Sanjeev Mahanta, Ph.D., J.D.

Sanjeev Mahanta, Ph.D., J.D.

Sanjeev Mahanta, Ph.D., J.D. is a member of the Intellectual Property and Technology Practice Group of the law firm Posternak, Blankstein & Lund, LLP, Boston, MA.  Sanjeev’s practice focuses on domestic and International patent applications. Sanjeev helps clients obtain patents across a wide technology spectrum including biotechnology, pharmaceuticals, chemistry, materials science, and medical device. 

For more information or to contact Sanjeev, please visit his Firm Profile Page.


Posts by Sanjeev Mahanta, Ph.D., J.D.


Amgen v. Sanofi: A well characterized antigen insufficient for written description of an antibody

In what appears to be a clear departure from the past, in Amgen, the Federal Circuit has rejected the test, basing its rejection on the ground that …

Idenix v. Gilead: District Court Exercises Discretion to Deny Enhanced Damages

Idenix Pharmaceuticals LLC v. Gilead Pharmaceuticals, Inc., C.A. No. 14-846-LPS (Delaware Dist. Court, Sept 22, 2017) (“Idenix v. Gilead”), is a good example of the exercise of …

Federal Circuit Clarifies Standard for Pleading Infringement in Lifetime v. Trim-Lok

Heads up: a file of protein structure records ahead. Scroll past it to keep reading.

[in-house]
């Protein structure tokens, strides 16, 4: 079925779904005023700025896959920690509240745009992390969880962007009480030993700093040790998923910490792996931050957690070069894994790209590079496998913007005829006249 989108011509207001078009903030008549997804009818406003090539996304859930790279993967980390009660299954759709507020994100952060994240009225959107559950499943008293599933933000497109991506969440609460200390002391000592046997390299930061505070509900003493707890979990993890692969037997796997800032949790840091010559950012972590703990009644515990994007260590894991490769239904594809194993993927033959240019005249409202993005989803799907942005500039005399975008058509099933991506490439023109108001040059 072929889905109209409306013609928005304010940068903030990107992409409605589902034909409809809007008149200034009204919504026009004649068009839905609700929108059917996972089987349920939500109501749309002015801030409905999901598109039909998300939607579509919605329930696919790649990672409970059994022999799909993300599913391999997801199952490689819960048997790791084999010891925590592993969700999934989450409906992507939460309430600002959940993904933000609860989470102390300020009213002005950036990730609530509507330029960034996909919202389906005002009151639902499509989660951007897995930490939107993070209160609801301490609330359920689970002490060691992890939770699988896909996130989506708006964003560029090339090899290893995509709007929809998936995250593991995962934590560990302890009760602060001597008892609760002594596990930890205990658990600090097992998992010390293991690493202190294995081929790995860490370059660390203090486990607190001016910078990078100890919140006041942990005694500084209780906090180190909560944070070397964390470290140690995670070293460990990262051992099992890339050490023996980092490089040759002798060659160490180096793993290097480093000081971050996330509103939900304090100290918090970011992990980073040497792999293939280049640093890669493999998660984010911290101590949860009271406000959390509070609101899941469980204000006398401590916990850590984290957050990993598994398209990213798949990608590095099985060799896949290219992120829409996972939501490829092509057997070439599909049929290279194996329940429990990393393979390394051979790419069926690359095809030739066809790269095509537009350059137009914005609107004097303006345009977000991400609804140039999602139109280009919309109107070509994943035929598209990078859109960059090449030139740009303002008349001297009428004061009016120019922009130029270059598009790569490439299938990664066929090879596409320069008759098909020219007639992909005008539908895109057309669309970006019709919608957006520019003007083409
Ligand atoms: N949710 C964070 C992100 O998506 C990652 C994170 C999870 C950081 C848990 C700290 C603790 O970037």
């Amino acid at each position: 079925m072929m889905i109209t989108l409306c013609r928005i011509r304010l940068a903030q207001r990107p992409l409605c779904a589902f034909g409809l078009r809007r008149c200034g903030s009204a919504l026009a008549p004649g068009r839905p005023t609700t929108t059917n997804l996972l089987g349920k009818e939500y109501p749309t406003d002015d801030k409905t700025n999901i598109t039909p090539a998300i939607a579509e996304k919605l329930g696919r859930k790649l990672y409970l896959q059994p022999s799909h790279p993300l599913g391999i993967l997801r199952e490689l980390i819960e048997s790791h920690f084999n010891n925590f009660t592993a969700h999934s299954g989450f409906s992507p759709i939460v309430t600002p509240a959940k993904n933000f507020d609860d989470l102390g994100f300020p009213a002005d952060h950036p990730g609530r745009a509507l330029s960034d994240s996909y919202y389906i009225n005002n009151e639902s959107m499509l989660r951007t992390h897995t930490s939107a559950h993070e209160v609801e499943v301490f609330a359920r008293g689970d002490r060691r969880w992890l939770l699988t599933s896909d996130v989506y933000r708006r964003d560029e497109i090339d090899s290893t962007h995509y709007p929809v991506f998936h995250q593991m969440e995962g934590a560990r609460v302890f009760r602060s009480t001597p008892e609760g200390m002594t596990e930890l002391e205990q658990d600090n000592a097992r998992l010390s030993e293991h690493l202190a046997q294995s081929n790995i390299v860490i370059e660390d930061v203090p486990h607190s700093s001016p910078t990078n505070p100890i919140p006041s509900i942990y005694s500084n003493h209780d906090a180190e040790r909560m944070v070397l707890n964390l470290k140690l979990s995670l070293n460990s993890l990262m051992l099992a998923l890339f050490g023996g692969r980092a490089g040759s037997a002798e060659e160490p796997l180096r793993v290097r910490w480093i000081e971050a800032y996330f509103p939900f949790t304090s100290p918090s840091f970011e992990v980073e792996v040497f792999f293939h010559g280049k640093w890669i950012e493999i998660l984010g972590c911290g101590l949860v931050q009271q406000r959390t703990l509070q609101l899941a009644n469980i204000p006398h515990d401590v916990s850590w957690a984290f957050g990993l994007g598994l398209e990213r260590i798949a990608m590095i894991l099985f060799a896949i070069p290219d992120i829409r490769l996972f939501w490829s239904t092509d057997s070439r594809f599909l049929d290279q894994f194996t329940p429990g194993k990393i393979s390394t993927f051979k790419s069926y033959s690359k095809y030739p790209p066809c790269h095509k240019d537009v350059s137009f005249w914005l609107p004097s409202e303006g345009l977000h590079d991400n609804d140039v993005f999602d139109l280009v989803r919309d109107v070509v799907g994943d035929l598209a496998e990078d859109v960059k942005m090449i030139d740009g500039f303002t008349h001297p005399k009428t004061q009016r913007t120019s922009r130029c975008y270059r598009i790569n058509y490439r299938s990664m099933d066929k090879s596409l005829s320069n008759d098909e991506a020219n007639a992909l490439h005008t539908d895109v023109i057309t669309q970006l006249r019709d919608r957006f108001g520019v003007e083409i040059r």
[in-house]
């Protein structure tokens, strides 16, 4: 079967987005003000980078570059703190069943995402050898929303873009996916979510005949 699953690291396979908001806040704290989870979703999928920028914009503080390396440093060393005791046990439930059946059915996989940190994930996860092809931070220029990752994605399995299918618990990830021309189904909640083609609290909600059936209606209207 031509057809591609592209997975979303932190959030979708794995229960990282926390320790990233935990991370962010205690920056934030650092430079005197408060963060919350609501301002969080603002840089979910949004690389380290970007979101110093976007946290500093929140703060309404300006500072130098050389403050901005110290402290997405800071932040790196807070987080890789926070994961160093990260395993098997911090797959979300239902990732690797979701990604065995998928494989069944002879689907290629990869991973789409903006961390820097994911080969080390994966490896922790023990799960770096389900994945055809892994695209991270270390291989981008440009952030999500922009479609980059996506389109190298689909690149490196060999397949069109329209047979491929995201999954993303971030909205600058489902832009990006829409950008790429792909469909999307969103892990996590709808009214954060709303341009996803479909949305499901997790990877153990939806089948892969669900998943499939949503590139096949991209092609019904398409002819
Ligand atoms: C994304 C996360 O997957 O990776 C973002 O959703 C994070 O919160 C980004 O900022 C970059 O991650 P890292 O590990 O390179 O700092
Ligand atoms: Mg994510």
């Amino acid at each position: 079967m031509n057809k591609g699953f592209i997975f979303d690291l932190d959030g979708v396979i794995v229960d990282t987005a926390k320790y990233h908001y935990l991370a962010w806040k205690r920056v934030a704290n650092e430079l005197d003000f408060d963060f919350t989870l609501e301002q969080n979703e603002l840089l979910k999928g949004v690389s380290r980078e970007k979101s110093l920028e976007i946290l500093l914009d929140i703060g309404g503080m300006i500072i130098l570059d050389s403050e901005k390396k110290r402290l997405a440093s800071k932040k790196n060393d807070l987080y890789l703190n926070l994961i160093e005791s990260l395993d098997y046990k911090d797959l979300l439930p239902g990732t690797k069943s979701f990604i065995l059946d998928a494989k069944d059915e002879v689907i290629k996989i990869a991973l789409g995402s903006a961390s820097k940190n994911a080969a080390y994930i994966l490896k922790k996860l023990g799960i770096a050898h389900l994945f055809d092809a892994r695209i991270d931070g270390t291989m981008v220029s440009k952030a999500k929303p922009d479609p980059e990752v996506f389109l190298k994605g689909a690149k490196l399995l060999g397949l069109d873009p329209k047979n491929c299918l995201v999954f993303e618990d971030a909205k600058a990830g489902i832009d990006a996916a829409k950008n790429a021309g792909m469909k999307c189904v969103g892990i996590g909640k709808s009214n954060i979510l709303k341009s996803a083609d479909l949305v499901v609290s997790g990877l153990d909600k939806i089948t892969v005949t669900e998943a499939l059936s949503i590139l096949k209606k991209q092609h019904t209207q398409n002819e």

Lifetime Industries, Inc. v. Trim-Lok, Inc., 2017-1096, (Fed. Cir. Sept 7, 2017) is an appeal involving a dispute over the correct pleading standard in the context of allegation of …

Inquiry into Unexpectedness is Essential Even for Determining Obviousness in Inherency

The Federal Circuit reversed. Indeed, it found that the Board committed legal error by improperly relying on inherency to find obviousness and in its analysis of motivation …

Inherency in Obviousness – What is the Correct Standard?

Although the distinction between inherency in obviousness and anticipation is sometimes blurred, the two concepts are quite different and a claim may be inherently anticipated without being …

Enablement – Did the public receive all it contracted to receive?

A claim drafted too broadly may not be enabled and hence be invalid. Yet, the temptation to claim broadly often leads the patentee to ignore this …